AAOS2017: Local steroid following ACDF lowers incidence of dysphagia postoperatively

Study Type: Randomized Trial
OE Level of Evidence: N/A
Journal Level of Evidence: N/A
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72 patients undergoing anterior cervical discectomy and fusion (ACDF) were included in this study to determine the effects of different steroid treatments on postoperative dysphagia and dysphonia. Patients were randomized to three groups: a control group receiving no steroid, an intravenous (IV) steroid group receiving 10mg of dexamethasone intraoperatively, or a local steroid group receiving 40mg of triamcinolone in the retropharyngeal space directly on the cervical plate. At 2 weeks, Please login to view the rest of this report. Please login to view the rest of this report.
Why was this study needed now?
Two of the most common complications following anterior cervical discectomy and fusion (ACDF) are dysphagia and dysphonia. While these complications are often mild and transient, some cases are severe and can have detrimental effects on the overall health of patients. Several studies have indicated that local steroids can reduce prevertebral soft tissue swelling following ACDF, but none have evaluated the effect of local steroid injections on dysphagia and dysphonia compared to a control.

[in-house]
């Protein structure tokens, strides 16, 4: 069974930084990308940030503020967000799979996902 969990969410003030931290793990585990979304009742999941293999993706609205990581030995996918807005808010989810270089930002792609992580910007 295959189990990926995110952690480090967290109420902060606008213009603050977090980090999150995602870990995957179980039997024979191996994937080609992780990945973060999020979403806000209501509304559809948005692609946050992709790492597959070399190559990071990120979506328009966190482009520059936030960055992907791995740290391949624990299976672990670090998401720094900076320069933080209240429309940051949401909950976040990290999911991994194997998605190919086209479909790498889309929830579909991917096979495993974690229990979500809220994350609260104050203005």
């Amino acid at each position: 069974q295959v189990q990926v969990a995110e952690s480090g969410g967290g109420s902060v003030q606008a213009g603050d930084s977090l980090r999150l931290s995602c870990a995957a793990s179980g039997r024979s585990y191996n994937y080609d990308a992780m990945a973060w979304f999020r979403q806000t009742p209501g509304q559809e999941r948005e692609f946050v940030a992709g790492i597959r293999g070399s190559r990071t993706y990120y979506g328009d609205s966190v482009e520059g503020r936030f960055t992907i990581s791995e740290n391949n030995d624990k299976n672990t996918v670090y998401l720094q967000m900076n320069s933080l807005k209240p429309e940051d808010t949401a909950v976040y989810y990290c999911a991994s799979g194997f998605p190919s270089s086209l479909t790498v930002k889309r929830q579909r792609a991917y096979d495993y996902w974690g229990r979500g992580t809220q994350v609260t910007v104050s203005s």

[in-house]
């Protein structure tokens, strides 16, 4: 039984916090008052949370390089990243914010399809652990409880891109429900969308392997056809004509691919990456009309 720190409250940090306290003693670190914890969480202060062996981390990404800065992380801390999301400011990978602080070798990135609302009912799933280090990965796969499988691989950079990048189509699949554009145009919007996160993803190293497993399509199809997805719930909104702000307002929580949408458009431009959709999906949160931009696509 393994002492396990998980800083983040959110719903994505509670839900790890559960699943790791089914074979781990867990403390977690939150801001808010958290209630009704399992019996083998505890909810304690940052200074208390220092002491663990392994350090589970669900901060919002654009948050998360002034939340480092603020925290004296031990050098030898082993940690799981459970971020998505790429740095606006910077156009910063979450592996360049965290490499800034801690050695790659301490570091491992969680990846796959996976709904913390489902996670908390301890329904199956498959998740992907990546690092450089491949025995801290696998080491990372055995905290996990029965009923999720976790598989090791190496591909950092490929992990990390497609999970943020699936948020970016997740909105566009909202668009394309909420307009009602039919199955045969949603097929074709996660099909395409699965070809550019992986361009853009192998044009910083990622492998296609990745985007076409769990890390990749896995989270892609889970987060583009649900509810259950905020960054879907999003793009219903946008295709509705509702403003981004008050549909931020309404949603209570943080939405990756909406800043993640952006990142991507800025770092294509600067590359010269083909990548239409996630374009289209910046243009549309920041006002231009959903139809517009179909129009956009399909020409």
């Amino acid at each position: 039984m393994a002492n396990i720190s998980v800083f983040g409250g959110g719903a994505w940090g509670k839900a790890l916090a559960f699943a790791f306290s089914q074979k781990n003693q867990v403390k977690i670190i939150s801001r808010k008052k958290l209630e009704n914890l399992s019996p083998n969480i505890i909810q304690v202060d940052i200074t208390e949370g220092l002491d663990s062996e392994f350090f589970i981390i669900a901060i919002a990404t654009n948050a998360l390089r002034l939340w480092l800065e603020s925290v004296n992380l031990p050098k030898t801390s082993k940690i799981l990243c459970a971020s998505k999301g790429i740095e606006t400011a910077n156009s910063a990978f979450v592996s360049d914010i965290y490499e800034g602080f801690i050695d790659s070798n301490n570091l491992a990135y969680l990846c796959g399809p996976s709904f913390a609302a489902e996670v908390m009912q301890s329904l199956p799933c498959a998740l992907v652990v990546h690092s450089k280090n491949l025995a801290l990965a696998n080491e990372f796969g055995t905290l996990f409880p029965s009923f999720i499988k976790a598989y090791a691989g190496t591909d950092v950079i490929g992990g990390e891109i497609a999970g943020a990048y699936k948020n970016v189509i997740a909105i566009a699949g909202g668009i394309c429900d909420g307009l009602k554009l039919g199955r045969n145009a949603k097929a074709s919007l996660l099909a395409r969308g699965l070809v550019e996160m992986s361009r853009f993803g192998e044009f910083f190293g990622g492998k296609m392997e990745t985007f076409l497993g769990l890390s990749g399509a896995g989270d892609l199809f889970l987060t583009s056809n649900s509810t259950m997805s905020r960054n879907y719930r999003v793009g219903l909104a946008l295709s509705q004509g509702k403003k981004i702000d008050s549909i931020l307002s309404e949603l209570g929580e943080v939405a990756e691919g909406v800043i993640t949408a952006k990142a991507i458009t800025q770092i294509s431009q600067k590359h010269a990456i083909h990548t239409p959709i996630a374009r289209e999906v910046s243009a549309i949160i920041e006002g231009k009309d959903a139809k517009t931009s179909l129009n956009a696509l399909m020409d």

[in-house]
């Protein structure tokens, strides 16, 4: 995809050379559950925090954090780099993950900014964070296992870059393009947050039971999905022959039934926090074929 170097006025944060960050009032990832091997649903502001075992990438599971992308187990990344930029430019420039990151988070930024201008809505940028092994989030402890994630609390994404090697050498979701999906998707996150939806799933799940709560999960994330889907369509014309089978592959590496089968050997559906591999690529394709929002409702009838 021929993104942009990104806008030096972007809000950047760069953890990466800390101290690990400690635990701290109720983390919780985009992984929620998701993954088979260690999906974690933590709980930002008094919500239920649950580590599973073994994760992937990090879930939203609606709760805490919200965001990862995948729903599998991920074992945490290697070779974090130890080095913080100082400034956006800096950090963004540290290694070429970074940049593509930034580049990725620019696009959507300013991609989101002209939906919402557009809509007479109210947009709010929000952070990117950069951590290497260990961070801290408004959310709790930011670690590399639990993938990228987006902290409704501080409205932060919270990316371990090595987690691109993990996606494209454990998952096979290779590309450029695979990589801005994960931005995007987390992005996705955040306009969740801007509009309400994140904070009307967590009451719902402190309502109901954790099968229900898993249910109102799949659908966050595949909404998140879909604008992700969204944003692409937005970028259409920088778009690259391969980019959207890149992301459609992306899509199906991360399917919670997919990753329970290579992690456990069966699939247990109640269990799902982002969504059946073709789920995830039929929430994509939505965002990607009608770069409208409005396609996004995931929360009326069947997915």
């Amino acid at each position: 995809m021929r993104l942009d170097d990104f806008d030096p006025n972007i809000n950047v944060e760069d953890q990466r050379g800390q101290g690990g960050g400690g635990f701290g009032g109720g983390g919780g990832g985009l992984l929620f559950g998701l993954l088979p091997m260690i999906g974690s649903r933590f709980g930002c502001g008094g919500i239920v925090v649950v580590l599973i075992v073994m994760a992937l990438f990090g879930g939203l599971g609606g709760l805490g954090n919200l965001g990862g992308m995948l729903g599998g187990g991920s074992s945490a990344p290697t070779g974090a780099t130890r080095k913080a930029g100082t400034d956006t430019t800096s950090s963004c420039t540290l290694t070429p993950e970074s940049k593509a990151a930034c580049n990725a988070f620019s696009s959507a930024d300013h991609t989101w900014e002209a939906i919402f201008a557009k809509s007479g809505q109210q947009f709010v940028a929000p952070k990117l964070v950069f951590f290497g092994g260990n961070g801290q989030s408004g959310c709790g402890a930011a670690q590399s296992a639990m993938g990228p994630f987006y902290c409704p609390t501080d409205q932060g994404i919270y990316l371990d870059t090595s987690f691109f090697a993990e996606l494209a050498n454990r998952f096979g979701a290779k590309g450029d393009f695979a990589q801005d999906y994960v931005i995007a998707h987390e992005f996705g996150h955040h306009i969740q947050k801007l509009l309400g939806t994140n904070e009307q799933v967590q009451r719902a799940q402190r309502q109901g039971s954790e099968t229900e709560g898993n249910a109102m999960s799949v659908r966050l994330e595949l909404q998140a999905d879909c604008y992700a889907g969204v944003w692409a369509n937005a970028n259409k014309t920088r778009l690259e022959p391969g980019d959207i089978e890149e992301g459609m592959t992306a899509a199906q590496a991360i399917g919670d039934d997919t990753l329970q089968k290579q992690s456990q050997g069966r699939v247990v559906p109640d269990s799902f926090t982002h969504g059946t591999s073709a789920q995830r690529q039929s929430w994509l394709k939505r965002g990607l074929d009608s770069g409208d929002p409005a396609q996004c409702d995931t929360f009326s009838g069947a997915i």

What was the principal research question?
Following anterior cervical discectomy and fusion, does local or intravenous steroid administration have any significant effect on outcome measures related to dysphagia and dysphonia in comparison to no steroid when assessed over the first 6 weeks postoperatively?
Population: 72 patients, over the age of 18 years, with cervical degenerative disc disease and scheduled for anterior cervical discectomy and fusion.
Intervention: IV steroid group: Patients received a single intraoperative dose of 10mg intravenous dexamethasone. (n=25) Local steroid group: Patients received 40mg of triamcinolone in the retropharyngeal space directly on the cervical plate. (n=29)
Comparison: Control group: Patients did not receive steroid administration (n=19)
Outcomes: The primary outcomes were dysphagia (Bazaz, Eat-10) and dysphonia (VHI-10). Secondary outcomes included Neck Disability Index (NDI) and pain on a visual analgoue scale (VAS).
Methods: RCT: Patient-blinded
Time: Outcomes were assessed on day 1, week 2, and week 6
What were the important findings?
What should I remember most?
How will this affect the care of my patients?
The authors responsible for this critical appraisal and ACE Report indicate no potential conflicts of interest relating to the content in the original publication.